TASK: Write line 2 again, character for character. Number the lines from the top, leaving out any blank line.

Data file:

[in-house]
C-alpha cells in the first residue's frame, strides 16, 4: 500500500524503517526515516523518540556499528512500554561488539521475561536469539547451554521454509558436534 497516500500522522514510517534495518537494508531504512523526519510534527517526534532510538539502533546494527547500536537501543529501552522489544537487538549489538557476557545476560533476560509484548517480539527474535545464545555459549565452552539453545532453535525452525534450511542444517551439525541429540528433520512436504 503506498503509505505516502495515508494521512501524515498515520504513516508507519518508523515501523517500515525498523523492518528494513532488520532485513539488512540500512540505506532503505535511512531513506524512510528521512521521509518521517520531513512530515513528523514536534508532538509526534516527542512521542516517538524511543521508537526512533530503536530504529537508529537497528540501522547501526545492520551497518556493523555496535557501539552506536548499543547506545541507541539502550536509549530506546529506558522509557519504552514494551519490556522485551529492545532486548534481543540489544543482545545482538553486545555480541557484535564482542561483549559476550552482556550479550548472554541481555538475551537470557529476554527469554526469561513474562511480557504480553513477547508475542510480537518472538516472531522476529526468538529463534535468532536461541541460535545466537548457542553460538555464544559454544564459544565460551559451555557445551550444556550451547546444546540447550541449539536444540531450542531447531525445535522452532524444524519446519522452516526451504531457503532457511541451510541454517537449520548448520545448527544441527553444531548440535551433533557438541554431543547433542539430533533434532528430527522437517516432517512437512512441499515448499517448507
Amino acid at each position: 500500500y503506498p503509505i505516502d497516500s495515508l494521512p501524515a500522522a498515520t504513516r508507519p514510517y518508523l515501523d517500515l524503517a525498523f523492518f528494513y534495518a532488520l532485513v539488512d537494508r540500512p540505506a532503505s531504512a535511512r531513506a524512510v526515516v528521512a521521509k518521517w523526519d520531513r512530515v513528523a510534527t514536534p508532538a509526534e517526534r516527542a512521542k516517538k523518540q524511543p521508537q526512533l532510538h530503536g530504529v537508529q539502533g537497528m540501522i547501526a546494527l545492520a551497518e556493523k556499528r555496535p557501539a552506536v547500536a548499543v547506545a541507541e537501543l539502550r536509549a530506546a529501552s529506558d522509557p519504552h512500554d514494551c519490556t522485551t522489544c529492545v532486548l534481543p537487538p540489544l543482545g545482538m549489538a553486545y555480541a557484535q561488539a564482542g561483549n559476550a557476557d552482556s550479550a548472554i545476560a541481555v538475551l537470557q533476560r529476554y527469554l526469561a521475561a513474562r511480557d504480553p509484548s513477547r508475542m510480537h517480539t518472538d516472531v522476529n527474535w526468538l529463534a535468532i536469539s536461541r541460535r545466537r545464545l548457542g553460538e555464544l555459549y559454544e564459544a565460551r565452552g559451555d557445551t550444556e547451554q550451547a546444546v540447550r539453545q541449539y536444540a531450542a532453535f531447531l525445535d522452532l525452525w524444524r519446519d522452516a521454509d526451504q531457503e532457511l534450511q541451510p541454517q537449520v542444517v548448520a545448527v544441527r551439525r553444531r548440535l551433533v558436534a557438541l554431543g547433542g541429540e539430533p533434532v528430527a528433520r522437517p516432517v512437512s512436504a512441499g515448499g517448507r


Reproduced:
C-alpha cells in the first residue's frame, strides 16, 4: 500500500524503517526515516523518540556499528512500554561488539521475561536469539547451554521454509558436534 497516500500522522514510517534495518537494508531504512523526519510534527517526534532510538539502533546494527547500536537501543529501552522489544537487538549489538557476557545476560533476560509484548517480539527474535545464545555459549565452552539453545532453535525452525534450511542444517551439525541429540528433520512436504 503506498503509505505516502495515508494521512501524515498515520504513516508507519518508523515501523517500515525498523523492518528494513532488520532485513539488512540500512540505506532503505535511512531513506524512510528521512521521509518521517520531513512530515513528523514536534508532538509526534516527542512521542516517538524511543521508537526512533530503536530504529537508529537497528540501522547501526545492520551497518556493523555496535557501539552506536548499543547506545541507541539502550536509549530506546529506558522509557519504552514494551519490556522485551529492545532486548534481543540489544543482545545482538553486545555480541557484535564482542561483549559476550552482556550479550548472554541481555538475551537470557529476554527469554526469561513474562511480557504480553513477547508475542510480537518472538516472531522476529526468538529463534535468532536461541541460535545466537548457542553460538555464544559454544564459544565460551559451555557445551550444556550451547546444546540447550541449539536444540531450542531447531525445535522452532524444524519446519522452516526451504531457503532457511541451510541454517537449520548448520545448527544441527553444531548440535551433533557438541554431543547433542539430533533434532528430527522437517516432517512437512512441499515448499517448507